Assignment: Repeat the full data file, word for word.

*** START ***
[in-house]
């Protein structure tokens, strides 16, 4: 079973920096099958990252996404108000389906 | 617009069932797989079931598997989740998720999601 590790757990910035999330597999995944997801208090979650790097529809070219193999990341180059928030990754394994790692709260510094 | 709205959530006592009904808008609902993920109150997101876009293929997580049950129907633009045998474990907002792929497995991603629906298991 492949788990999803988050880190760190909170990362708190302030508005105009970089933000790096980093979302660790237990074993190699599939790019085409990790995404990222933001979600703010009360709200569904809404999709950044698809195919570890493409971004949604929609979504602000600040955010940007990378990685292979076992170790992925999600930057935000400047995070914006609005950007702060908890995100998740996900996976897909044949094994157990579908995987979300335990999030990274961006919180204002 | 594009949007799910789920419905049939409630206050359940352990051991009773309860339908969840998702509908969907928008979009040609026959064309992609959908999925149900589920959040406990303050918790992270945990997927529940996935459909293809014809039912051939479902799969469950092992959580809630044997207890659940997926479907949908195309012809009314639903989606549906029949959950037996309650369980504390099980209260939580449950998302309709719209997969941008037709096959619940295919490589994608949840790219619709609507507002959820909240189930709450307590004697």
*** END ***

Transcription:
[in-house]
């Protein structure tokens, strides 16, 4: 079973920096099958990252996404108000389906 | 617009069932797989079931598997989740998720999601 590790757990910035999330597999995944997801208090979650790097529809070219193999990341180059928030990754394994790692709260510094 | 709205959530006592009904808008609902993920109150997101876009293929997580049950129907633009045998474990907002792929497995991603629906298991 492949788990999803988050880190760190909170990362708190302030508005105009970089933000790096980093979302660790237990074993190699599939790019085409990790995404990222933001979600703010009360709200569904809404999709950044698809195919570890493409971004949604929609979504602000600040955010940007990378990685292979076992170790992925999600930057935000400047995070914006609005950007702060908890995100998740996900996976897909044949094994157990579908995987979300335990999030990274961006919180204002 | 594009949007799910789920419905049939409630206050359940352990051991009773309860339908969840998702509908969907928008979009040609026959064309992609959908999925149900589920959040406990303050918790992270945990997927529940996935459909293809014809039912051939479902799969469950092992959580809630044997207890659940997926479907949908195309012809009314639903989606549906029949959950037996309650369980504390099980209260939580449950998302309709719209997969941008037709096959619940295919490589994608949840790219619709609507507002959820909240189930709450307590004697």